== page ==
4. Temperature Class (T-Code): Indicates the maximum surface temperature that a piece of equipment can reach. It ensures that the equipment won’t ignite the specific gas or vapor. For example:
      • T1: 450°C
      • T2: 300°C
      • T3: 200°C
      • T4: 135°C
      • T5: 100°C
      • T6: 85°C
When looking at explosion-proof LED fixtures or equipment, you will see labels like “Class I, Division 1, Groups C and D, T4.” This would indicate that the LED is suitable for locations with flammable gases or vapors (Class I) that are regularly present (Division 1), specifically ethylene and propane (Groups C and D), and that the LED’s maximum surface temperature is 135°C (T4).

What happens if you put too much power into an LED?

Overpowering an LED can cause it to overheat, which can reduce its lifespan or cause it to burn out. Always use the recommended power supply.

What happens when LED gets too hot?

Excessive heat can degrade the LED performance, reduce its lifespan, or cause it to fail prematurely. Proper heat dissipation is crucial for LED longevity.

What is Class 1 Div 1 LED Lighting (C1D1)?

Class 1 Div 1 (C1D1) LED lighting can serve in areas where flammable gases or vapors are continuously or frequently present under normal operating conditions. These lights meet strict safety standards for such environments.

What is Electrical Overstress (EOS) in the context of LED strips?

Electrical Overstress (EOS) refers to the condition where an LED strip receives a voltage or current beyond its maximum rated limits. This can damage the LED and reduce its lifespan.

What is Electrostatic Discharge (ESD) in the context of LED strips?

Electrostatic Discharge (ESD) refers to the sudden flow of electricity between two charged objects. In the context of LED strips, ESD can damage the LEDs if handled without proper precautions.

What is Reverse Bias in the context of LED strips?

Reverse bias occurs when voltage applies in the opposite direction of the normal operation of the LED. LEDs can handle a small reverse voltage, but excessive reverse bias will damage them.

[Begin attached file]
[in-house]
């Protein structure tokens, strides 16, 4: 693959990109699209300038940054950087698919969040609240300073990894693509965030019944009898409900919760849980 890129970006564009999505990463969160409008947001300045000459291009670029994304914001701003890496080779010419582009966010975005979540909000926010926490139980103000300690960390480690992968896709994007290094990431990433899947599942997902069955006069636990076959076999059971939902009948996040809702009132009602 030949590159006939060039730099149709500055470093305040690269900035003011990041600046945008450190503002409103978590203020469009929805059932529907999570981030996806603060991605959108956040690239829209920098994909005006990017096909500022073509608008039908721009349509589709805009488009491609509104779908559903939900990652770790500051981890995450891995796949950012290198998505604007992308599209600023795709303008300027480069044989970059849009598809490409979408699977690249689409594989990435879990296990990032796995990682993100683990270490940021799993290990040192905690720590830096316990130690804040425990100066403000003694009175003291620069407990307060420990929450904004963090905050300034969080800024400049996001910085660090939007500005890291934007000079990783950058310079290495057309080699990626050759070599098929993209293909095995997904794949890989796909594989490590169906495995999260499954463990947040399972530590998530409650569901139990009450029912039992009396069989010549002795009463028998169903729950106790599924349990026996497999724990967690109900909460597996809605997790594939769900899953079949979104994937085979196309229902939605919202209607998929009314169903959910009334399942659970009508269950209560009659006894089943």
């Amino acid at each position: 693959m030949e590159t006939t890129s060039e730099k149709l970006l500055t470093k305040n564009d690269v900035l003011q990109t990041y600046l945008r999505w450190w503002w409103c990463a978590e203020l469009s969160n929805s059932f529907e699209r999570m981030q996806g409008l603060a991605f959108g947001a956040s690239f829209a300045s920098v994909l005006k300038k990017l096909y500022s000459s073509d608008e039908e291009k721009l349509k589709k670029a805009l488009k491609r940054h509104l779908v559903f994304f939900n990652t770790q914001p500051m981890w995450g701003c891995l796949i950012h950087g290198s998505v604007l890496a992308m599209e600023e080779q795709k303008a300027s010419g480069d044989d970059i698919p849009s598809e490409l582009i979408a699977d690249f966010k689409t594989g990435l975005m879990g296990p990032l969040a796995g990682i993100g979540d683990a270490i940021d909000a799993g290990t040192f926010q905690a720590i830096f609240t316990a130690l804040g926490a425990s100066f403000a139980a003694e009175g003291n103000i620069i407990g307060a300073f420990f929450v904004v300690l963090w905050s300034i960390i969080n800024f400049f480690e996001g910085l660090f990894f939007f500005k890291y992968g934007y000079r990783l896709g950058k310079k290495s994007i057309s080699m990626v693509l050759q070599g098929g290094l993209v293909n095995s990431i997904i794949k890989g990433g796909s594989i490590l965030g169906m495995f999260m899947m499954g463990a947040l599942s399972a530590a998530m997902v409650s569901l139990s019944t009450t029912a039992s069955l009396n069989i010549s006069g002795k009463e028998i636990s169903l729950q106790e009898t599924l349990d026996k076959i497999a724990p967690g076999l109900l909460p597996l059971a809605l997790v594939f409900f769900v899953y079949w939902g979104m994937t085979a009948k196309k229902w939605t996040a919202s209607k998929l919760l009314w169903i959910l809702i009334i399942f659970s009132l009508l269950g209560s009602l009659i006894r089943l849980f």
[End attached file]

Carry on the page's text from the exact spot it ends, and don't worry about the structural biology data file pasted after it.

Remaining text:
What is Explosion-Proof protection and how is the rating (e.g. IP54) calculated?

Explosion-proof protection refers to the design of electrical equipment for use in hazardous areas where flammable gases or vapors may be present. The IP rating, like IP54, indicates the level of protection against dust and water. The first digit (5 in IP54) refers to protection against solids, and the second digit (4 in IP54) refers to protection against liquids.

What do the acronyms IP54, IP55, IP65 mean in the context of LEDs and LED strips?

IP ratings indicate the level of protection an electrical device has against solids and liquids. In IP54, for example, the ‘5’ indicates protection against limited dust ingress, and the ‘4’ indicates protection against water splashes. Similarly, IP55 offers protection against limited dust ingress and low-pressure water jets, while IP65 is dust-tight and protected against water jets.

Is it safe to install LED strips outside as Christmas decorations? Why?

Yes, it’s safe to use LED strips as outdoor Christmas decorations, provided their rating is for outdoor use (e.g., they must have a suitable IP rating – See IP rating explanation in this FAQ). Strips rated for outdoor can withstand moisture and temperature variations.